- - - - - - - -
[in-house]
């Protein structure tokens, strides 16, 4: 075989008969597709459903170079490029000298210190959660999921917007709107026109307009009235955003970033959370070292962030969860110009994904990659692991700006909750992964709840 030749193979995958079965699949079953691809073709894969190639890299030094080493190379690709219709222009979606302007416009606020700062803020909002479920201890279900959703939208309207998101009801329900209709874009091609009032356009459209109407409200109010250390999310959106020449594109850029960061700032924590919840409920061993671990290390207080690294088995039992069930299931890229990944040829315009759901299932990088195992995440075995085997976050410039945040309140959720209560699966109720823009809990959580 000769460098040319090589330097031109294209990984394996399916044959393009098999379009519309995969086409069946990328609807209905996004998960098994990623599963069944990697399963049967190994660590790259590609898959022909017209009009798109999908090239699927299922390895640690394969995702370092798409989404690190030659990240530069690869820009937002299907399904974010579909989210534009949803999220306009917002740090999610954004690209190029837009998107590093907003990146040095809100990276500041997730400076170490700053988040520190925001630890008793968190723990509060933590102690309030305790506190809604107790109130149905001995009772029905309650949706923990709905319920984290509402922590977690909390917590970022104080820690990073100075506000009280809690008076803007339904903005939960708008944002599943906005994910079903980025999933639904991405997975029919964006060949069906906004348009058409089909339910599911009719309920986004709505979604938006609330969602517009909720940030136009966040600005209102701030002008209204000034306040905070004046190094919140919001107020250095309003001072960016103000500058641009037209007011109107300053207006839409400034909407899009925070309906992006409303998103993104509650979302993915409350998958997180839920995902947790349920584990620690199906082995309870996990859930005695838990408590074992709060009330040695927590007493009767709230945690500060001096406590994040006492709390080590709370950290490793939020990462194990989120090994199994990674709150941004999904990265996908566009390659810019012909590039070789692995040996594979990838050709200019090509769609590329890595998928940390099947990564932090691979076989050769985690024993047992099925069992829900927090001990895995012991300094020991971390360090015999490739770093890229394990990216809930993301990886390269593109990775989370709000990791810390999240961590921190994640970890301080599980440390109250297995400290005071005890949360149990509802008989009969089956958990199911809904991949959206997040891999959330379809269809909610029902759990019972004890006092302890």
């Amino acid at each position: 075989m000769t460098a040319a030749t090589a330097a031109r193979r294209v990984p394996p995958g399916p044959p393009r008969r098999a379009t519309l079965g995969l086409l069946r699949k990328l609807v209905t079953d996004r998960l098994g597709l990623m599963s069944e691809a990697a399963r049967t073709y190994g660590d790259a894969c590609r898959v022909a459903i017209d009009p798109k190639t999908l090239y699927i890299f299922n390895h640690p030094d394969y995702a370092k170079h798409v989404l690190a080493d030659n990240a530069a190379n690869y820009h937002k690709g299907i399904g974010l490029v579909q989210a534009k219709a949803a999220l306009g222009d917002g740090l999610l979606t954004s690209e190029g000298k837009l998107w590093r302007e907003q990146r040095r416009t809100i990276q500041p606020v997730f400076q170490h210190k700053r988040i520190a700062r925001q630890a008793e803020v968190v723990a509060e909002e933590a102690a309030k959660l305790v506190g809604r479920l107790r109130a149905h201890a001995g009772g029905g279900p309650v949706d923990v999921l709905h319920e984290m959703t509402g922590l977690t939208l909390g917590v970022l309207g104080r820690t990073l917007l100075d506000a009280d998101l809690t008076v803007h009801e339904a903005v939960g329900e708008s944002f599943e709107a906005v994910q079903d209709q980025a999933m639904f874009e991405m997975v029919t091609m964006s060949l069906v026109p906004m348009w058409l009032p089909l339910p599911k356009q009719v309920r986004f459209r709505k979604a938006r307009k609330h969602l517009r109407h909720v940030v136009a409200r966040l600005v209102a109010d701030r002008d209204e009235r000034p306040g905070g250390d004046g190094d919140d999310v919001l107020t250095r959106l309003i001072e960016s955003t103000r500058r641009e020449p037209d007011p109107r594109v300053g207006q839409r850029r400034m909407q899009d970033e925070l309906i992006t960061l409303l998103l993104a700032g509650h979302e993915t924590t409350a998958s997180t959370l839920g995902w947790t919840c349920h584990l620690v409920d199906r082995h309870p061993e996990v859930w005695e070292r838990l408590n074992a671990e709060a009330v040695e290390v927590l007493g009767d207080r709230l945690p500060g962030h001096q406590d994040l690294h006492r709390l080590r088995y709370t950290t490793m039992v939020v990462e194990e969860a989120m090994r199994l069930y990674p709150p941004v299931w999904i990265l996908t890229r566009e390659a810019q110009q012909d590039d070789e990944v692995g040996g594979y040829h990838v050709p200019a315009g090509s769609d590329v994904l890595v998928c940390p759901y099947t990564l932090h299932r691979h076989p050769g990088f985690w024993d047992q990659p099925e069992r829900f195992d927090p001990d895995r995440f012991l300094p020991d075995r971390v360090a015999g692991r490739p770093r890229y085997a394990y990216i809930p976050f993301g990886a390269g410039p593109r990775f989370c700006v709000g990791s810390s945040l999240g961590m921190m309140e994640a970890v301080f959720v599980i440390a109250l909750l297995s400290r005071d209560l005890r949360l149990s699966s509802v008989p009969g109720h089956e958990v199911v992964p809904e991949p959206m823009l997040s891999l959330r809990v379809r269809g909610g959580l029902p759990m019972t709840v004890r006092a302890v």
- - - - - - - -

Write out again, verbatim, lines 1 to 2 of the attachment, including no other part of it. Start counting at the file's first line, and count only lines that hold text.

[in-house]
């Protein structure tokens, strides 16, 4: 075989008969597709459903170079490029000298210190959660999921917007709107026109307009009235955003970033959370070292962030969860110009994904990659692991700006909750992964709840 030749193979995958079965699949079953691809073709894969190639890299030094080493190379690709219709222009979606302007416009606020700062803020909002479920201890279900959703939208309207998101009801329900209709874009091609009032356009459209109407409200109010250390999310959106020449594109850029960061700032924590919840409920061993671990290390207080690294088995039992069930299931890229990944040829315009759901299932990088195992995440075995085997976050410039945040309140959720209560699966109720823009809990959580 000769460098040319090589330097031109294209990984394996399916044959393009098999379009519309995969086409069946990328609807209905996004998960098994990623599963069944990697399963049967190994660590790259590609898959022909017209009009798109999908090239699927299922390895640690394969995702370092798409989404690190030659990240530069690869820009937002299907399904974010579909989210534009949803999220306009917002740090999610954004690209190029837009998107590093907003990146040095809100990276500041997730400076170490700053988040520190925001630890008793968190723990509060933590102690309030305790506190809604107790109130149905001995009772029905309650949706923990709905319920984290509402922590977690909390917590970022104080820690990073100075506000009280809690008076803007339904903005939960708008944002599943906005994910079903980025999933639904991405997975029919964006060949069906906004348009058409089909339910599911009719309920986004709505979604938006609330969602517009909720940030136009966040600005209102701030002008209204000034306040905070004046190094919140919001107020250095309003001072960016103000500058641009037209007011109107300053207006839409400034909407899009925070309906992006409303998103993104509650979302993915409350998958997180839920995902947790349920584990620690199906082995309870996990859930005695838990408590074992709060009330040695927590007493009767709230945690500060001096406590994040006492709390080590709370950290490793939020990462194990989120090994199994990674709150941004999904990265996908566009390659810019012909590039070789692995040996594979990838050709200019090509769609590329890595998928940390099947990564932090691979076989050769985690024993047992099925069992829900927090001990895995012991300094020991971390360090015999490739770093890229394990990216809930993301990886390269593109990775989370709000990791810390999240961590921190994640970890301080599980440390109250297995400290005071005890949360149990509802008989009969089956958990199911809904991949959206997040891999959330379809269809909610029902759990019972004890006092302890």